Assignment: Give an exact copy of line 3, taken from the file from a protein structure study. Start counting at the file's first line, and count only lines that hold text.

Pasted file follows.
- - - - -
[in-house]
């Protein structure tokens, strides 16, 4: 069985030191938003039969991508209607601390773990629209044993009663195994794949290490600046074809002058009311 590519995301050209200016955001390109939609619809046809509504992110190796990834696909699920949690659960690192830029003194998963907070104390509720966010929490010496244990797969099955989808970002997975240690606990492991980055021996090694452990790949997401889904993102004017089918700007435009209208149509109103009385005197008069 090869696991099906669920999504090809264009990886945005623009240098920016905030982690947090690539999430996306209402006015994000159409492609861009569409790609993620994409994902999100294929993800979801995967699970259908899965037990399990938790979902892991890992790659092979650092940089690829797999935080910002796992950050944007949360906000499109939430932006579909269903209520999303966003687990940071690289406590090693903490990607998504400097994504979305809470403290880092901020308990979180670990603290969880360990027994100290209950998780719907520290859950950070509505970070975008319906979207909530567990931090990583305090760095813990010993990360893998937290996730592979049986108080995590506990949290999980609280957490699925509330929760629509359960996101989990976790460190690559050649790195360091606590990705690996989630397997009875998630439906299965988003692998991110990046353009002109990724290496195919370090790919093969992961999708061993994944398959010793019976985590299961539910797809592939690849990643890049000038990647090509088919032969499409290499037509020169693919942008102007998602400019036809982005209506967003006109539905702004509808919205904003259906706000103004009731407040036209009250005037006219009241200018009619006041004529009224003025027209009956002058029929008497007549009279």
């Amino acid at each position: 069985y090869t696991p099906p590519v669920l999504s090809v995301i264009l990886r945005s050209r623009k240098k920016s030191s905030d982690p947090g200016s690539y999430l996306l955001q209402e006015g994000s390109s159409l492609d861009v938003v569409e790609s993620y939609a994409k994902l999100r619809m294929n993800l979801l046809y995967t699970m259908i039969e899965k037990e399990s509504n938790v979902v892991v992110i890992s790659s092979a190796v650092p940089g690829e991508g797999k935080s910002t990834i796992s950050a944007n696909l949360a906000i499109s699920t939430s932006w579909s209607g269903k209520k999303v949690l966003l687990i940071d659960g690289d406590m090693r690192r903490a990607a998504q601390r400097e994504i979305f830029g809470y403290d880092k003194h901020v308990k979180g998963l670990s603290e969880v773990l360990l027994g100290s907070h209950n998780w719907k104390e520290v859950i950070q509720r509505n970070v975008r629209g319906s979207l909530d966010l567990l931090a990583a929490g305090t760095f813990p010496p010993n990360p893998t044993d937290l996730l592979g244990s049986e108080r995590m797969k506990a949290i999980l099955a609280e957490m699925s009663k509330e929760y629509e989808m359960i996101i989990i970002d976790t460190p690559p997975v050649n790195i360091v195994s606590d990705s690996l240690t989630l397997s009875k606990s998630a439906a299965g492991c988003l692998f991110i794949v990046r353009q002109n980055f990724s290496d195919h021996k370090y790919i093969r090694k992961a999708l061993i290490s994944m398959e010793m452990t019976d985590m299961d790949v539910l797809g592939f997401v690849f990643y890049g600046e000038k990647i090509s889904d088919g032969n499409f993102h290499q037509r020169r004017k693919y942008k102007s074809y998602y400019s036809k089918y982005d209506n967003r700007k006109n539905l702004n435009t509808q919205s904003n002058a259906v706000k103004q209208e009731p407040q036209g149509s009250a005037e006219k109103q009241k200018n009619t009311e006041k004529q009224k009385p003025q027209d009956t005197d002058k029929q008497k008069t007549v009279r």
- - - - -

């Amino acid at each position: 069985y090869t696991p099906p590519v669920l999504s090809v995301i264009l990886r945005s050209r623009k240098k920016s030191s905030d982690p947090g200016s690539y999430l996306l955001q209402e006015g994000s390109s159409l492609d861009v938003v569409e790609s993620y939609a994409k994902l999100r619809m294929n993800l979801l046809y995967t699970m259908i039969e899965k037990e399990s509504n938790v979902v892991v992110i890992s790659s092979a190796v650092p940089g690829e991508g797999k935080s910002t990834i796992s950050a944007n696909l949360a906000i499109s699920t939430s932006w579909s209607g269903k209520k999303v949690l966003l687990i940071d659960g690289d406590m090693r690192r903490a990607a998504q601390r400097e994504i979305f830029g809470y403290d880092k003194h901020v308990k979180g998963l670990s603290e969880v773990l360990l027994g100290s907070h209950n998780w719907k104390e520290v859950i950070q509720r509505n970070v975008r629209g319906s979207l909530d966010l567990l931090a990583a929490g305090t760095f813990p010496p010993n990360p893998t044993d937290l996730l592979g244990s049986e108080r995590m797969k506990a949290i999980l099955a609280e957490m699925s009663k509330e929760y629509e989808m359960i996101i989990i970002d976790t460190p690559p997975v050649n790195i360091v195994s606590d990705s690996l240690t989630l397997s009875k606990s998630a439906a299965g492991c988003l692998f991110i794949v990046r353009q002109n980055f990724s290496d195919h021996k370090y790919i093969r090694k992961a999708l061993i290490s994944m398959e010793m452990t019976d985590m299961d790949v539910l797809g592939f997401v690849f990643y890049g600046e000038k990647i090509s889904d088919g032969n499409f993102h290499q037509r020169r004017k693919y942008k102007s074809y998602y400019s036809k089918y982005d209506n967003r700007k006109n539905l702004n435009t509808q919205s904003n002058a259906v706000k103004q209208e009731p407040q036209g149509s009250a005037e006219k109103q009241k200018n009619t009311e006041k004529q009224k009385p003025q027209d009956t005197d002058k029929q008497k008069t007549v009279r």